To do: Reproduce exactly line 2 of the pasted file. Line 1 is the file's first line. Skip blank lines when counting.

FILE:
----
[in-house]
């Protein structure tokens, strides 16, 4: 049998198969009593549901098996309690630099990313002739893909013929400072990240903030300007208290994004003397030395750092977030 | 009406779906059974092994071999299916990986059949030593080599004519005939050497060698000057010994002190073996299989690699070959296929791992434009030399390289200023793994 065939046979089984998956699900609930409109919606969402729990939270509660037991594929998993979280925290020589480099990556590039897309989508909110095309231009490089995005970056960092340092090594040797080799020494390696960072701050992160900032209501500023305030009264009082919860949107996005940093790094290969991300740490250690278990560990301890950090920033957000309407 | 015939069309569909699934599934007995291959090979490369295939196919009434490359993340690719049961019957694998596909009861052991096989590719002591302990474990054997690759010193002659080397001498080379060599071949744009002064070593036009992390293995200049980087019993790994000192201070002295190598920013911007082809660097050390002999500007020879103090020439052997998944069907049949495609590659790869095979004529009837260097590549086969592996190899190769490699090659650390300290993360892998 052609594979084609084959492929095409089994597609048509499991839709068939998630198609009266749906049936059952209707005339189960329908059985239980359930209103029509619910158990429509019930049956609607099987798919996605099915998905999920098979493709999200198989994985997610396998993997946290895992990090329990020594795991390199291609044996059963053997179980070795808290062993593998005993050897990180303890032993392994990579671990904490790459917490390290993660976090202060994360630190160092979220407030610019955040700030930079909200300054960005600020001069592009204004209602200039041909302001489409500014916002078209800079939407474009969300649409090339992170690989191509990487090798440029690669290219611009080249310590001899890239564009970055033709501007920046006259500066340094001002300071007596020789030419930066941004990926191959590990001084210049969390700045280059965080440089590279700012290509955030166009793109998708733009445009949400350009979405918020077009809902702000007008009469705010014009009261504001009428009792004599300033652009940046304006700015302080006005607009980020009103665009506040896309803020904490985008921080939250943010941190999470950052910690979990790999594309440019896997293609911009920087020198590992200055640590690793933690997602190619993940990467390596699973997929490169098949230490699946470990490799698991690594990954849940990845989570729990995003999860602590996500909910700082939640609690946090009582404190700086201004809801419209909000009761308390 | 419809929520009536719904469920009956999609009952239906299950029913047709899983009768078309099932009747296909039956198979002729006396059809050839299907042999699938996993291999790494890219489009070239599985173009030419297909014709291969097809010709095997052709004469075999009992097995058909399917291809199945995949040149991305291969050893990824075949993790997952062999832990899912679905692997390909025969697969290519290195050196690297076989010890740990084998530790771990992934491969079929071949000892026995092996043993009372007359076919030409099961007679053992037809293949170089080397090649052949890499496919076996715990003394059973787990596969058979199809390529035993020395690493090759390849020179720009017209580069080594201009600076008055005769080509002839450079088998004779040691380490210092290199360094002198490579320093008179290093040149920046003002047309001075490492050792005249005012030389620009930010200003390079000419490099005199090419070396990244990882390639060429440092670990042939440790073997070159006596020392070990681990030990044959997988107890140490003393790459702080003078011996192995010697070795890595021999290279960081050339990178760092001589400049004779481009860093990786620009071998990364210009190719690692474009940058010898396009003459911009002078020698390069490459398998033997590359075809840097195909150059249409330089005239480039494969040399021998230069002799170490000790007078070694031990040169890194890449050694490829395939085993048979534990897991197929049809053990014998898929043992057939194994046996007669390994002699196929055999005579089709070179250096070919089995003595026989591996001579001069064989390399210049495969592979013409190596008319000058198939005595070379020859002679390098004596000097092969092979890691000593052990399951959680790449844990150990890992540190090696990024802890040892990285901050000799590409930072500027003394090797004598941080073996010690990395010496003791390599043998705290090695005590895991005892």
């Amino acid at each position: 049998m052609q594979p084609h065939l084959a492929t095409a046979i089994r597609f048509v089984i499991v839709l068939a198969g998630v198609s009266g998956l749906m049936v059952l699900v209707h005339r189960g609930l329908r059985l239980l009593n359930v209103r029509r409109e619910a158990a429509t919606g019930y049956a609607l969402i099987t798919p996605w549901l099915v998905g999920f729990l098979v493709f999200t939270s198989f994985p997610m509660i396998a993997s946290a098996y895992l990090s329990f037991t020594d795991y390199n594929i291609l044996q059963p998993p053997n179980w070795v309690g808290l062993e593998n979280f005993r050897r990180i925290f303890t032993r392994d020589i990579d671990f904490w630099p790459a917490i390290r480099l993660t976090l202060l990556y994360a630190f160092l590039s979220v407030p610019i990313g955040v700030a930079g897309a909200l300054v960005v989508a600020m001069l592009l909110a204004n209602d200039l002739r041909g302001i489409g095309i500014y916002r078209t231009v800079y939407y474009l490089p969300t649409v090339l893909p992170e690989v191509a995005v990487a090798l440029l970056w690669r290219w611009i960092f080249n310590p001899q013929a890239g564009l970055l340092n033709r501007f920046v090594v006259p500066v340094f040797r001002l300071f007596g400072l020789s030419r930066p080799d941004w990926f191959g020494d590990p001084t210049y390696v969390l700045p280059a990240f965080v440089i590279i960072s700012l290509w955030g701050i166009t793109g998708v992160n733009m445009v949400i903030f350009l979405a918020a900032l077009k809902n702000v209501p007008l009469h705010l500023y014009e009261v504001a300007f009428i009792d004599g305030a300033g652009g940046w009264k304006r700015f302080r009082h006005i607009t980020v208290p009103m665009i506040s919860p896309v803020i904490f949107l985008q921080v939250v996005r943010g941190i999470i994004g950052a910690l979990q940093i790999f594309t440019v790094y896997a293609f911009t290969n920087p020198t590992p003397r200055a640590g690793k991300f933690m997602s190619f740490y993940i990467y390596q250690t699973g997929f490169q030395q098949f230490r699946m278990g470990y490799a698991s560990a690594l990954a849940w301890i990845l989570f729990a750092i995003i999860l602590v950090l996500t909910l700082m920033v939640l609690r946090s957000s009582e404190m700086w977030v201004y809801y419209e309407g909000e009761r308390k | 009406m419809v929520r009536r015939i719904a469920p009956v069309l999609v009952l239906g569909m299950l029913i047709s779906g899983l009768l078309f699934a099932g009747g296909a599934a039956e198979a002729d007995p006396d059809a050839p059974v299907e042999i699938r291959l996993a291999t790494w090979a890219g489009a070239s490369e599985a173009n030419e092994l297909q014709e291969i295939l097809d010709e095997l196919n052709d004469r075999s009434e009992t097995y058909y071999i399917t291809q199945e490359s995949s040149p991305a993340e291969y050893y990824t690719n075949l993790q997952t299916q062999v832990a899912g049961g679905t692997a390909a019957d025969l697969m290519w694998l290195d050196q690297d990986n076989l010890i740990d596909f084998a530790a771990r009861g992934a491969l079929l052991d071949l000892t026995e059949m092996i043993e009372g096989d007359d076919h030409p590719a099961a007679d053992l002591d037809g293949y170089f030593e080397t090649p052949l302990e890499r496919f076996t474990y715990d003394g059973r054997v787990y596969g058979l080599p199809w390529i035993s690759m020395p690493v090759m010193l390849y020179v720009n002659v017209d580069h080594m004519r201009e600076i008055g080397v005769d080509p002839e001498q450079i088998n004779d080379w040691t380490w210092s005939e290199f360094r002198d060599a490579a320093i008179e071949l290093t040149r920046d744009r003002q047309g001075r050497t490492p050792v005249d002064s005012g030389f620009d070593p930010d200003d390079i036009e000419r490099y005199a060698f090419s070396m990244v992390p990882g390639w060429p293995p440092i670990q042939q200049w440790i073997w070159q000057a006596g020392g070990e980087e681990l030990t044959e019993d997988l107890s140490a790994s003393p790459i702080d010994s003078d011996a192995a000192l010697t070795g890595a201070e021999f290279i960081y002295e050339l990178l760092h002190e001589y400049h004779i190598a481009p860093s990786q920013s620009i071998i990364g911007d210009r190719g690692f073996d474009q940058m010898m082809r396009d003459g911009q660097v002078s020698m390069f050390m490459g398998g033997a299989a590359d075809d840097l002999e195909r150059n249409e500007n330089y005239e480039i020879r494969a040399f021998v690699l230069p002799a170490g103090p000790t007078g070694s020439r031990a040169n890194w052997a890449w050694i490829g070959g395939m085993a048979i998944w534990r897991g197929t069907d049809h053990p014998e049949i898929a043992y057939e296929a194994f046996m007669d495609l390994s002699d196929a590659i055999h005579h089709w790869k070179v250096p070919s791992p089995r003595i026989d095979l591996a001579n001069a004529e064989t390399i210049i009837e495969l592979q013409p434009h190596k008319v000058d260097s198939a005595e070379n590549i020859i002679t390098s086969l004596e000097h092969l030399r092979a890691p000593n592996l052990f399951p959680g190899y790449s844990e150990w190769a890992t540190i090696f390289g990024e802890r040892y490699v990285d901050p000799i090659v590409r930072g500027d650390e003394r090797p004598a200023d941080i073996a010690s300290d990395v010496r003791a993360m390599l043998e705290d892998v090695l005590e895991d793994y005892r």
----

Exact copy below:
């Protein structure tokens, strides 16, 4: 049998198969009593549901098996309690630099990313002739893909013929400072990240903030300007208290994004003397030395750092977030 | 009406779906059974092994071999299916990986059949030593080599004519005939050497060698000057010994002190073996299989690699070959296929791992434009030399390289200023793994 065939046979089984998956699900609930409109919606969402729990939270509660037991594929998993979280925290020589480099990556590039897309989508909110095309231009490089995005970056960092340092090594040797080799020494390696960072701050992160900032209501500023305030009264009082919860949107996005940093790094290969991300740490250690278990560990301890950090920033957000309407 | 015939069309569909699934599934007995291959090979490369295939196919009434490359993340690719049961019957694998596909009861052991096989590719002591302990474990054997690759010193002659080397001498080379060599071949744009002064070593036009992390293995200049980087019993790994000192201070002295190598920013911007082809660097050390002999500007020879103090020439052997998944069907049949495609590659790869095979004529009837260097590549086969592996190899190769490699090659650390300290993360892998 052609594979084609084959492929095409089994597609048509499991839709068939998630198609009266749906049936059952209707005339189960329908059985239980359930209103029509619910158990429509019930049956609607099987798919996605099915998905999920098979493709999200198989994985997610396998993997946290895992990090329990020594795991390199291609044996059963053997179980070795808290062993593998005993050897990180303890032993392994990579671990904490790459917490390290993660976090202060994360630190160092979220407030610019955040700030930079909200300054960005600020001069592009204004209602200039041909302001489409500014916002078209800079939407474009969300649409090339992170690989191509990487090798440029690669290219611009080249310590001899890239564009970055033709501007920046006259500066340094001002300071007596020789030419930066941004990926191959590990001084210049969390700045280059965080440089590279700012290509955030166009793109998708733009445009949400350009979405918020077009809902702000007008009469705010014009009261504001009428009792004599300033652009940046304006700015302080006005607009980020009103665009506040896309803020904490985008921080939250943010941190999470950052910690979990790999594309440019896997293609911009920087020198590992200055640590690793933690997602190619993940990467390596699973997929490169098949230490699946470990490799698991690594990954849940990845989570729990995003999860602590996500909910700082939640609690946090009582404190700086201004809801419209909000009761308390 | 419809929520009536719904469920009956999609009952239906299950029913047709899983009768078309099932009747296909039956198979002729006396059809050839299907042999699938996993291999790494890219489009070239599985173009030419297909014709291969097809010709095997052709004469075999009992097995058909399917291809199945995949040149991305291969050893990824075949993790997952062999832990899912679905692997390909025969697969290519290195050196690297076989010890740990084998530790771990992934491969079929071949000892026995092996043993009372007359076919030409099961007679053992037809293949170089080397090649052949890499496919076996715990003394059973787990596969058979199809390529035993020395690493090759390849020179720009017209580069080594201009600076008055005769080509002839450079088998004779040691380490210092290199360094002198490579320093008179290093040149920046003002047309001075490492050792005249005012030389620009930010200003390079000419490099005199090419070396990244990882390639060429440092670990042939440790073997070159006596020392070990681990030990044959997988107890140490003393790459702080003078011996192995010697070795890595021999290279960081050339990178760092001589400049004779481009860093990786620009071998990364210009190719690692474009940058010898396009003459911009002078020698390069490459398998033997590359075809840097195909150059249409330089005239480039494969040399021998230069002799170490000790007078070694031990040169890194890449050694490829395939085993048979534990897991197929049809053990014998898929043992057939194994046996007669390994002699196929055999005579089709070179250096070919089995003595026989591996001579001069064989390399210049495969592979013409190596008319000058198939005595070379020859002679390098004596000097092969092979890691000593052990399951959680790449844990150990890992540190090696990024802890040892990285901050000799590409930072500027003394090797004598941080073996010690990395010496003791390599043998705290090695005590895991005892």